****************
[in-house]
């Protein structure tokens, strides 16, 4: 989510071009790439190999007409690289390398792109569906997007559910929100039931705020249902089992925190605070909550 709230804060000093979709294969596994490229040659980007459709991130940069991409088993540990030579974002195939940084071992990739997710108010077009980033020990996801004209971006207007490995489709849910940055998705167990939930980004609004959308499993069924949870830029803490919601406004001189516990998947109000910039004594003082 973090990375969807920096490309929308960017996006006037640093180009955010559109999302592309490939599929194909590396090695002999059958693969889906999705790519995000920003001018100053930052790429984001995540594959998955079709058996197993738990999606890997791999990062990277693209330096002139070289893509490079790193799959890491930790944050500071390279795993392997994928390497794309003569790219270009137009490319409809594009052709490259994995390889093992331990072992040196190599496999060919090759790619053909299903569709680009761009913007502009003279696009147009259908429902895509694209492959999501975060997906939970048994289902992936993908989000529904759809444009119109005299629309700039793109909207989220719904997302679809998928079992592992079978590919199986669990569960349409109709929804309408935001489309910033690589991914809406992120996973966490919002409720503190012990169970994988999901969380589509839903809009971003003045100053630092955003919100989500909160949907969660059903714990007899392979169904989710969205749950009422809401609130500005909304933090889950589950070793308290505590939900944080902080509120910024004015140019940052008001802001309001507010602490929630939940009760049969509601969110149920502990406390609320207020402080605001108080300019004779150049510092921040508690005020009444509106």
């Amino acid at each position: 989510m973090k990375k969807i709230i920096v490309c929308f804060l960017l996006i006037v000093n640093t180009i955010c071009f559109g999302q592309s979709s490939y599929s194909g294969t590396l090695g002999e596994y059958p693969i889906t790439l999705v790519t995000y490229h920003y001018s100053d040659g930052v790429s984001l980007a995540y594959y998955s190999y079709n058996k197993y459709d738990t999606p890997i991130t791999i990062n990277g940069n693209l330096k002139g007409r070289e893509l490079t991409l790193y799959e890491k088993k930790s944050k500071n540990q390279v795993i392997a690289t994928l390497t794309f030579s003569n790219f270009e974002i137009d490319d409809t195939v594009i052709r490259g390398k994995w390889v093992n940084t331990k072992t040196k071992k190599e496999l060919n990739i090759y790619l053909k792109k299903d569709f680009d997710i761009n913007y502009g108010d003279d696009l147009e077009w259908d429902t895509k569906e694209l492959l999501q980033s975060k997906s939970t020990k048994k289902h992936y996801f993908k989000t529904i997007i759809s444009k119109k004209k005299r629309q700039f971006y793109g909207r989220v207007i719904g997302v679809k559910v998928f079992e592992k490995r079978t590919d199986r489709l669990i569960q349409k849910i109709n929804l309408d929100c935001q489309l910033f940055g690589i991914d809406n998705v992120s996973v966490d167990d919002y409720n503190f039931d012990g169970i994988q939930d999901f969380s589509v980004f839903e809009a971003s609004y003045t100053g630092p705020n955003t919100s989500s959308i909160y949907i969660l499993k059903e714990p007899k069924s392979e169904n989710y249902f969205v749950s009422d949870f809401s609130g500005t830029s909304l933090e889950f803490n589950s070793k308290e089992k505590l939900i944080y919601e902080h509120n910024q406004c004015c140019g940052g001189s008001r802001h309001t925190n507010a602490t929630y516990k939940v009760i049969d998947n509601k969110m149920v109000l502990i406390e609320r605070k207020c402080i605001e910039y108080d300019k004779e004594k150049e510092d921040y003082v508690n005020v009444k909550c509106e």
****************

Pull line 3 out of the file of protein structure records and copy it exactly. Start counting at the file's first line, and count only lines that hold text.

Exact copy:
């Amino acid at each position: 989510m973090k990375k969807i709230i920096v490309c929308f804060l960017l996006i006037v000093n640093t180009i955010c071009f559109g999302q592309s979709s490939y599929s194909g294969t590396l090695g002999e596994y059958p693969i889906t790439l999705v790519t995000y490229h920003y001018s100053d040659g930052v790429s984001l980007a995540y594959y998955s190999y079709n058996k197993y459709d738990t999606p890997i991130t791999i990062n990277g940069n693209l330096k002139g007409r070289e893509l490079t991409l790193y799959e890491k088993k930790s944050k500071n540990q390279v795993i392997a690289t994928l390497t794309f030579s003569n790219f270009e974002i137009d490319d409809t195939v594009i052709r490259g390398k994995w390889v093992n940084t331990k072992t040196k071992k190599e496999l060919n990739i090759y790619l053909k792109k299903d569709f680009d997710i761009n913007y502009g108010d003279d696009l147009e077009w259908d429902t895509k569906e694209l492959l999501q980033s975060k997906s939970t020990k048994k289902h992936y996801f993908k989000t529904i997007i759809s444009k119109k004209k005299r629309q700039f971006y793109g909207r989220v207007i719904g997302v679809k559910v998928f079992e592992k490995r079978t590919d199986r489709l669990i569960q349409k849910i109709n929804l309408d929100c935001q489309l910033f940055g690589i991914d809406n998705v992120s996973v966490d167990d919002y409720n503190f039931d012990g169970i994988q939930d999901f969380s589509v980004f839903e809009a971003s609004y003045t100053g630092p705020n955003t919100s989500s959308i909160y949907i969660l499993k059903e714990p007899k069924s392979e169904n989710y249902f969205v749950s009422d949870f809401s609130g500005t830029s909304l933090e889950f803490n589950s070793k308290e089992k505590l939900i944080y919601e902080h509120n910024q406004c004015c140019g940052g001189s008001r802001h309001t925190n507010a602490t929630y516990k939940v009760i049969d998947n509601k969110m149920v109000l502990i406390e609320r605070k207020c402080i605001e910039y108080d300019k004779e004594k150049e510092d921040y003082v508690n005020v009444k909550c509106e």